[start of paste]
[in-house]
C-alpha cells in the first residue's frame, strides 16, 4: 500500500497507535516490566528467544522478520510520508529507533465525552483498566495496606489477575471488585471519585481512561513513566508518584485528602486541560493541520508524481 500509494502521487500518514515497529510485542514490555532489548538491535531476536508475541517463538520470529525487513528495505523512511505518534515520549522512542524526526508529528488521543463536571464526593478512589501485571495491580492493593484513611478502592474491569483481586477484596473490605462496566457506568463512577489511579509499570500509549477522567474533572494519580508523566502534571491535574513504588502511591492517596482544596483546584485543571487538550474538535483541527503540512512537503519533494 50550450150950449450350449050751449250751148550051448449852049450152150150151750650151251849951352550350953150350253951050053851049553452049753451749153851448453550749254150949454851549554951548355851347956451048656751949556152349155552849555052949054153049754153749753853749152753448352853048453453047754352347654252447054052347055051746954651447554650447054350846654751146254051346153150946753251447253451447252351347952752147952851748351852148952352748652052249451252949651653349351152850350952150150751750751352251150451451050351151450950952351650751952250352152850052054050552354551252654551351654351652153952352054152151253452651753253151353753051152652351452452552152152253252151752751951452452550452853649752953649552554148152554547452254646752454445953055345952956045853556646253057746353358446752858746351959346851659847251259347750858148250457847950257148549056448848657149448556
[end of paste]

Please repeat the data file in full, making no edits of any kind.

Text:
[in-house]
C-alpha cells in the first residue's frame, strides 16, 4: 500500500497507535516490566528467544522478520510520508529507533465525552483498566495496606489477575471488585471519585481512561513513566508518584485528602486541560493541520508524481 500509494502521487500518514515497529510485542514490555532489548538491535531476536508475541517463538520470529525487513528495505523512511505518534515520549522512542524526526508529528488521543463536571464526593478512589501485571495491580492493593484513611478502592474491569483481586477484596473490605462496566457506568463512577489511579509499570500509549477522567474533572494519580508523566502534571491535574513504588502511591492517596482544596483546584485543571487538550474538535483541527503540512512537503519533494 50550450150950449450350449050751449250751148550051448449852049450152150150151750650151251849951352550350953150350253951050053851049553452049753451749153851448453550749254150949454851549554951548355851347956451048656751949556152349155552849555052949054153049754153749753853749152753448352853048453453047754352347654252447054052347055051746954651447554650447054350846654751146254051346153150946753251447253451447252351347952752147952851748351852148952352748652052249451252949651653349351152850350952150150751750751352251150451451050351151450950952351650751952250352152850052054050552354551252654551351654351652153952352054152151253452651753253151353753051152652351452452552152152253252151752751951452452550452853649752953649552554148152554547452254646752454445953055345952956045853556646253057746353358446752858746351959346851659847251259347750858148250457847950257148549056448848657149448556